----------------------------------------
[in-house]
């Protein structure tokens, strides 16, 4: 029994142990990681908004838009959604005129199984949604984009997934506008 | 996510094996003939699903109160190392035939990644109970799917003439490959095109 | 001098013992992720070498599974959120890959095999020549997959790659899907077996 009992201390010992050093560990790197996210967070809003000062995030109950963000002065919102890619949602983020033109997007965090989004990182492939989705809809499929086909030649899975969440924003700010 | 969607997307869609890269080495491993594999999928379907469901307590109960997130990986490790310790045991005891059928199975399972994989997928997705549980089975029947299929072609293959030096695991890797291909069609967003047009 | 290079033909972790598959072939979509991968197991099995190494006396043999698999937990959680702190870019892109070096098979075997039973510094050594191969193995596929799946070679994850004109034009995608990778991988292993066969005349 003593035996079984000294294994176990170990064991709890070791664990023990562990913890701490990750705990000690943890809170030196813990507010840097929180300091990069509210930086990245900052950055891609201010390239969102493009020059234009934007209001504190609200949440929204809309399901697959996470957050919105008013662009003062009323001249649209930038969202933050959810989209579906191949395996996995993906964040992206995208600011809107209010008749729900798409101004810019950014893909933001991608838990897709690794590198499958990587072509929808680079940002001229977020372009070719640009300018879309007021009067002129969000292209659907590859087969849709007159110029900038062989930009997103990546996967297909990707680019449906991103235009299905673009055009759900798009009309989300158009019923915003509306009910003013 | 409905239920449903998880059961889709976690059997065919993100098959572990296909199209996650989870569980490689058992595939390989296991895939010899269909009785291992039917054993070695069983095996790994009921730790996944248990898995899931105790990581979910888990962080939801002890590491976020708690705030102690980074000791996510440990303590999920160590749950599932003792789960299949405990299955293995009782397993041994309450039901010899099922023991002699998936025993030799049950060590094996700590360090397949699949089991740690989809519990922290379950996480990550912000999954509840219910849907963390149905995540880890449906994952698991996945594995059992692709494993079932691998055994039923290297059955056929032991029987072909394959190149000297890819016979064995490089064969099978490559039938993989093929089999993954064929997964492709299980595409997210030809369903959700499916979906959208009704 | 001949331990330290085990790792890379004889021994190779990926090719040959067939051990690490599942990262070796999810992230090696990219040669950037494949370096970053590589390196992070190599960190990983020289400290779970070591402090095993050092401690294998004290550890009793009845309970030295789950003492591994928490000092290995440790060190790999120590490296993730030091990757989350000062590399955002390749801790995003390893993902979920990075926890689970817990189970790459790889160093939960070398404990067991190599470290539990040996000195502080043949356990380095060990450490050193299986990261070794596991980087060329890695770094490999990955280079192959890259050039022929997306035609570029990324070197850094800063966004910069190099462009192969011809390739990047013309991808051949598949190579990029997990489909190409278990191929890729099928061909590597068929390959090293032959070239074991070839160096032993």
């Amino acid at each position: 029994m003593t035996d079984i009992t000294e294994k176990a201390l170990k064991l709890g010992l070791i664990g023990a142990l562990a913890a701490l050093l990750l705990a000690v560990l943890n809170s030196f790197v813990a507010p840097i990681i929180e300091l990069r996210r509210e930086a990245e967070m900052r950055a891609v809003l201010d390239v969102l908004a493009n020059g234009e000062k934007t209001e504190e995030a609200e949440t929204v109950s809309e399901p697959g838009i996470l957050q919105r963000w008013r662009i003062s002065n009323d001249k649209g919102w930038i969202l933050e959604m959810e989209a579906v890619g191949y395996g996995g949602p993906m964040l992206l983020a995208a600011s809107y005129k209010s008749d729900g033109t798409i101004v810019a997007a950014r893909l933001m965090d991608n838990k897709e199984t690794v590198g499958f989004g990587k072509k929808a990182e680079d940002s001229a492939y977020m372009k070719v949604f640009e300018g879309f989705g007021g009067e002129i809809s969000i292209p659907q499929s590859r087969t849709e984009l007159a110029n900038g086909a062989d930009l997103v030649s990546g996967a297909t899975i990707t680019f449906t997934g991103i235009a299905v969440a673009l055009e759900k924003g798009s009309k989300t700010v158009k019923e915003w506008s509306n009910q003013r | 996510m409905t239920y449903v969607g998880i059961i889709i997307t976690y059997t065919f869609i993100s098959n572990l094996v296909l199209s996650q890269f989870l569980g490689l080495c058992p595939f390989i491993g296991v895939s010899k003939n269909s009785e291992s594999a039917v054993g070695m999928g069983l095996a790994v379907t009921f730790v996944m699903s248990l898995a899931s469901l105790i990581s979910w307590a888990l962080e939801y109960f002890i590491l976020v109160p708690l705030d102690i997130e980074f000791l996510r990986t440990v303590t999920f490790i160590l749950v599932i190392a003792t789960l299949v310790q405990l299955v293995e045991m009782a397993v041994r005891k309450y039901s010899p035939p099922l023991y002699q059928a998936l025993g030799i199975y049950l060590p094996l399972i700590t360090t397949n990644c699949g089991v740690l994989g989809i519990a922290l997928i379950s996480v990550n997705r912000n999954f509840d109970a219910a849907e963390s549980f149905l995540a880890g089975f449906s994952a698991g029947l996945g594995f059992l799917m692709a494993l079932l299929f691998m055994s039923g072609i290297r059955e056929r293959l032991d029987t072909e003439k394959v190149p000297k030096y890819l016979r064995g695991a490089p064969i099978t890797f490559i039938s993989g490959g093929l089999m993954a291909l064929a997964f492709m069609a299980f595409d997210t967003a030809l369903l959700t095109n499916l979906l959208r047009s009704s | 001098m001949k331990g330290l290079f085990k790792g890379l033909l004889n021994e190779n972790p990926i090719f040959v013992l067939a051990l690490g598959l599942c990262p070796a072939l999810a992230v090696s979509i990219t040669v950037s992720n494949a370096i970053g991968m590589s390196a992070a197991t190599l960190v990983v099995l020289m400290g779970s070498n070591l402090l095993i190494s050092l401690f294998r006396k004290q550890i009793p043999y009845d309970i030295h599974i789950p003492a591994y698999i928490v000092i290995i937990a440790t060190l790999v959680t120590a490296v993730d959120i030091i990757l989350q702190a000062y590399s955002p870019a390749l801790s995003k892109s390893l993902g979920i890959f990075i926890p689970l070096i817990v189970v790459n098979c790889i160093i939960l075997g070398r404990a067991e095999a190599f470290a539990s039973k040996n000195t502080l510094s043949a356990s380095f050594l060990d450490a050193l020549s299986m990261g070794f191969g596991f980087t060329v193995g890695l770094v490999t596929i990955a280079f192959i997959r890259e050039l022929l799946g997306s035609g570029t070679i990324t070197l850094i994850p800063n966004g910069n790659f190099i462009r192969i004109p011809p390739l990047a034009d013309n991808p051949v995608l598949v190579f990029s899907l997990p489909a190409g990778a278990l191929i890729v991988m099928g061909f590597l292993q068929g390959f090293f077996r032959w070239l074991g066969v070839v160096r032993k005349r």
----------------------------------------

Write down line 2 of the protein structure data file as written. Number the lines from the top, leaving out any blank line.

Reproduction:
């Protein structure tokens, strides 16, 4: 029994142990990681908004838009959604005129199984949604984009997934506008 | 996510094996003939699903109160190392035939990644109970799917003439490959095109 | 001098013992992720070498599974959120890959095999020549997959790659899907077996 009992201390010992050093560990790197996210967070809003000062995030109950963000002065919102890619949602983020033109997007965090989004990182492939989705809809499929086909030649899975969440924003700010 | 969607997307869609890269080495491993594999999928379907469901307590109960997130990986490790310790045991005891059928199975399972994989997928997705549980089975029947299929072609293959030096695991890797291909069609967003047009 | 290079033909972790598959072939979509991968197991099995190494006396043999698999937990959680702190870019892109070096098979075997039973510094050594191969193995596929799946070679994850004109034009995608990778991988292993066969005349 003593035996079984000294294994176990170990064991709890070791664990023990562990913890701490990750705990000690943890809170030196813990507010840097929180300091990069509210930086990245900052950055891609201010390239969102493009020059234009934007209001504190609200949440929204809309399901697959996470957050919105008013662009003062009323001249649209930038969202933050959810989209579906191949395996996995993906964040992206995208600011809107209010008749729900798409101004810019950014893909933001991608838990897709690794590198499958990587072509929808680079940002001229977020372009070719640009300018879309007021009067002129969000292209659907590859087969849709007159110029900038062989930009997103990546996967297909990707680019449906991103235009299905673009055009759900798009009309989300158009019923915003509306009910003013 | 409905239920449903998880059961889709976690059997065919993100098959572990296909199209996650989870569980490689058992595939390989296991895939010899269909009785291992039917054993070695069983095996790994009921730790996944248990898995899931105790990581979910888990962080939801002890590491976020708690705030102690980074000791996510440990303590999920160590749950599932003792789960299949405990299955293995009782397993041994309450039901010899099922023991002699998936025993030799049950060590094996700590360090397949699949089991740690989809519990922290379950996480990550912000999954509840219910849907963390149905995540880890449906994952698991996945594995059992692709494993079932691998055994039923290297059955056929032991029987072909394959190149000297890819016979064995490089064969099978490559039938993989093929089999993954064929997964492709299980595409997210030809369903959700499916979906959208009704 | 001949331990330290085990790792890379004889021994190779990926090719040959067939051990690490599942990262070796999810992230090696990219040669950037494949370096970053590589390196992070190599960190990983020289400290779970070591402090095993050092401690294998004290550890009793009845309970030295789950003492591994928490000092290995440790060190790999120590490296993730030091990757989350000062590399955002390749801790995003390893993902979920990075926890689970817990189970790459790889160093939960070398404990067991190599470290539990040996000195502080043949356990380095060990450490050193299986990261070794596991980087060329890695770094490999990955280079192959890259050039022929997306035609570029990324070197850094800063966004910069190099462009192969011809390739990047013309991808051949598949190579990029997990489909190409278990191929890729099928061909590597068929390959090293032959070239074991070839160096032993």